What is N-acetylcysteine used for?
Cysteine is an amino acid that is used as a building block in our bodies to make proteins. We consume cysteine in our diets through protein-rich foods, like beef or lentils. N-acetylcysteine is a chemical derivative of cysteine. This means which means that N-acetylcysteine contains one change in its chemical structure that distinguishes it from cysteine. N-acetylcysteine is often taken as a supplement. It is also used clinically by doctors to treat patients experiencing acetaminophen ( also known as Tylenol or paracetamol) overdose and some respiratory conditions such as bronchitis.
Companies that sell N-acetylcysteine as a supplement claim that it can prevent or treat many health ailments, such as cancer, liver disease, diabetes, high cholesterol, and psychiatric disorders like depression. Some clinical trials have been conducted to test if N-acetylcysteine can truly help with these illnesses, but the results have been mixed and inconclusive.
Some of this variability could come from the way N-acetylcysteine was given to the participants (orally, nasally, or intravenously) and the dosage amount. While N-acetylcysteine is safe to consume, it’s worth noting that some participants in these trials have had more adverse effects than placebo groups. They weren’t serious, but usually consisted of nausea and headache.
How does our body utilize N-acetylcysteine?
The main way N-acetylcysteine is thought to provide a therapeutic effect in the body is by acting as an antioxidant. Antioxidants are substances that prevent or slow the damage that can be caused to cells by free radicals, which are also known as reactive oxygen species. Free radicals are molecules that have an unpaired electron. This causes free radicals to be unstable because they want to “steal” an electron from a nearby molecule so that their unpaired electron will have a partner. If left unchecked, free radicals could damage cell components like lipids and nucleic acids (like DNA) through this process.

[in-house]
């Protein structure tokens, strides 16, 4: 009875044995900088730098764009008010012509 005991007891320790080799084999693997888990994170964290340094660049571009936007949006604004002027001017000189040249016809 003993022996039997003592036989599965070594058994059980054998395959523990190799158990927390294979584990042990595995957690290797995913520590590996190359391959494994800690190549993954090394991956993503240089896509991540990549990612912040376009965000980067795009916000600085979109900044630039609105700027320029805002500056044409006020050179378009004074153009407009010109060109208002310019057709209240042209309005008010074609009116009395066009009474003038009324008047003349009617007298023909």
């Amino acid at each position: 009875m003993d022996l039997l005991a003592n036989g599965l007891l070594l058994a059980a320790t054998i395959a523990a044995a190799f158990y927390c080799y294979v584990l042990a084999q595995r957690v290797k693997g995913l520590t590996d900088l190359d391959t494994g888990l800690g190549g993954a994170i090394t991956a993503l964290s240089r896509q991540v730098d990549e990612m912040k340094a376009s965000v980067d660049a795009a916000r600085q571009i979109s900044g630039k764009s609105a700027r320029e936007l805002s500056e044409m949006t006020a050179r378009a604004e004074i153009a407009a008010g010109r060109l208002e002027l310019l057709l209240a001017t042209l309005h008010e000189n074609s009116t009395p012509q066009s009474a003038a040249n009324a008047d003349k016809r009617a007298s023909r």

Fortunately, our body has antioxidant defenses to prevent this damage as they can neutralize free radicals. One of the main antioxidants our body uses is glutathione. To produce glutathione, a cysteine molecule is required. N-acetylcysteine can provide that cysteine to increase the levels of glutathione. This may be helpful for diseases where oxidative stress is involved in disease pathology, like in neurodegenerative or heart diseases. Oxidative stress occurs when there is an imbalance between free radicals and antioxidants, leading to an accumulation of free radicals.
Has N-acetylcysteine ever been tested as a treatment for Spinocerebellar ataxia (SCA)?
There have not been any clinical trials conducted to test the effect of N-acetylcysteine on any of the spinocerebellar ataxias. The only experimental data that exists is from a study in 2003 that used a cell model for SCA1, where researchers found that N-acetylcysteine had a positive effect on cell traits associated with SCA1. However, there have been some clinical trials in other neurodegenerative diseases. Oxidative stress in the brain is commonly seen in many neurodegenerative diseases, including many types of spinocerebellar ataxia and Parkinson’s disease.
Several clinical trials have been done in Parkinson’s disease to determine if N-acetylcysteine can help improve symptoms, but there have been some conflicting results that may be due to the way N-acetylcysteine was administered. When participants took N-acetylcysteine only orally, there was no effect on symptoms and brain scans did not show increased antioxidant levels. However, in a trial where oral was combined with intravenous administration, some positive effects on symptoms and biomarkers were found. You can learn more about this study at this link. More information about this study can be found here.
For now, we cannot make conclusions that N-acetylcysteine would have the same effect for all neurodegenerative diseases, but it does have potential that should be explored by researchers in spinocerebellar ataxias.
If you would like to learn more about N-acetylcysteine, take a look at this resource by the Memorial Sloan Kettering Cancer Center.
Snapshot written by Nola Begeja and edited by Dr. Gulin Oz.